However, if you’re an employer, or have been in the position to hire someone, you likely know how difficult it is to get any information about an applicant from past employers beyond the mere basics like name and dates of employment. In many cases, employers may refrain from reporting negative information regarding an employee’s violent or threatening behavior because they fear lawsuits by those employees. In fact, the Society for Human Resource Management has conducted surveys of employers and found that 75 percent of human resource managers reported they never disclosed information to potential employers regarding an employee’s violent behavior.
While as an employer I was aware of these challenges, the consequences of this lack of information were made devastatingly clear when tragedy struck close to home last year. OnAugust 26th, a disgruntled former employee of Roanoke television station WDBJ killed two station employees and wounded one other individual while they conducted a live interview for the morning broadcast. Various reports indicate the perpetrator had a history of violent behavior with previous employers, but that history was not shared with his future employers, including WDBJ.
Employees who are violent on the job shouldn’t be able to hide their actions from future employers. The Safe Harbor for Reporting Violent Behavior Act, which I introduced last week, allows a former employer to tell potential future employers, without the threat of being sued, about actual violent acts by the employee in question. To be clear, this “safe harbor” would only apply to reports in good faith. My legislation is directly modeled on a bipartisan measure, signed into law in 2007, which provides a safe harbor from lawsuits to those who report suspicious behavior on public transportation systems.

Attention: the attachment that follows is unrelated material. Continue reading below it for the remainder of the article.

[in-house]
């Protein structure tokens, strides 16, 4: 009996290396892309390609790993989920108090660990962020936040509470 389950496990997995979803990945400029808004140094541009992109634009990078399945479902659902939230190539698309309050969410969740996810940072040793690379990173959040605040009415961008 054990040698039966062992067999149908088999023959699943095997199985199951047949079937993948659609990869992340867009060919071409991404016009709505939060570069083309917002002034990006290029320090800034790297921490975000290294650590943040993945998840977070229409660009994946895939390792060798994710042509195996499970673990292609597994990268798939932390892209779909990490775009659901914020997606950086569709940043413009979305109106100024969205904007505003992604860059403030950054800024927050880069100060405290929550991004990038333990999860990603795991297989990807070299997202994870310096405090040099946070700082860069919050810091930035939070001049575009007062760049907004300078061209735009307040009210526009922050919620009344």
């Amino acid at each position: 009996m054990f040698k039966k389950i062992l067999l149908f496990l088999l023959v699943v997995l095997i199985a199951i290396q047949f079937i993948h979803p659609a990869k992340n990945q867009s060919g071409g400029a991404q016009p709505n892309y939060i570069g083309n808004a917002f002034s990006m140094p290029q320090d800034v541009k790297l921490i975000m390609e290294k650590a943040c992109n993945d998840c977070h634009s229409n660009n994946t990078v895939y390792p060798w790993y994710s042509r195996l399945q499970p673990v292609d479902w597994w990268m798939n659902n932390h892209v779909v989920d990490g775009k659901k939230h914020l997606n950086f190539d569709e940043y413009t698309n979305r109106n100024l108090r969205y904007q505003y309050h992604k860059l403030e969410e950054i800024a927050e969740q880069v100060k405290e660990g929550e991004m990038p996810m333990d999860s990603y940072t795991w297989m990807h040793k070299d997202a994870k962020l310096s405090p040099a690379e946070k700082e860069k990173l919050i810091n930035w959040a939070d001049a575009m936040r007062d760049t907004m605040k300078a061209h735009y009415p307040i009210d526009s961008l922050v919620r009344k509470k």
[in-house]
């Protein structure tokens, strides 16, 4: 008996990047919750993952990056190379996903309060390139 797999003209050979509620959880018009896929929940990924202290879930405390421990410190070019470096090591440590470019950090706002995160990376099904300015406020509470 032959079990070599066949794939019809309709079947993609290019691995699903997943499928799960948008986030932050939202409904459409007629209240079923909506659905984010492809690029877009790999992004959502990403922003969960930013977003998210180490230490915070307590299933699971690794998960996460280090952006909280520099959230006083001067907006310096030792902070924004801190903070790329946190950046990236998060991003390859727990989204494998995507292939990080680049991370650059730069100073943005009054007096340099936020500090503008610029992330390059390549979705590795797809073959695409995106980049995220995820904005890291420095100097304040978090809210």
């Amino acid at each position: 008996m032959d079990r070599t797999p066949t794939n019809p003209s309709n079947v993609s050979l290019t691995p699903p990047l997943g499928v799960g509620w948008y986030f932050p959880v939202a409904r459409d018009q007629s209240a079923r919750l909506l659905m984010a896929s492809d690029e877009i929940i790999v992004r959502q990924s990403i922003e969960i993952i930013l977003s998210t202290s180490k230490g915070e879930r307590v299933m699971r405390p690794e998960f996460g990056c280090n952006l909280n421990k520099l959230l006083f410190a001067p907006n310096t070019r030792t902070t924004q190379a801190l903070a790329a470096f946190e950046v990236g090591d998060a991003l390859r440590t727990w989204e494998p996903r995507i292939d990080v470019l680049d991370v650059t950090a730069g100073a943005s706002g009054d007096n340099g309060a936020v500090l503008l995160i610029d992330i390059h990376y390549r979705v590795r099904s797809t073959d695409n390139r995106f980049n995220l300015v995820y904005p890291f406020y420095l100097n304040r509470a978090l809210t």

It’s important for potential employers to get the full picture. The Safe Harbor for Reporting Violent Behavior Act is a vital step toward allowing more employers to report violent or threatening behavior, including behavior resulting from mental illness, so those who need help will be encouraged to seek it and others will not be put in danger. While this legislation stemmed from tragedy, I am hopeful that its purpose will result in a more truthful dialogue between employers and greater protections for hardworking Americans against those who pose a risk of violence in the workplace.
Bob Goodlatte represents the Sixth District of Virginia in Congress.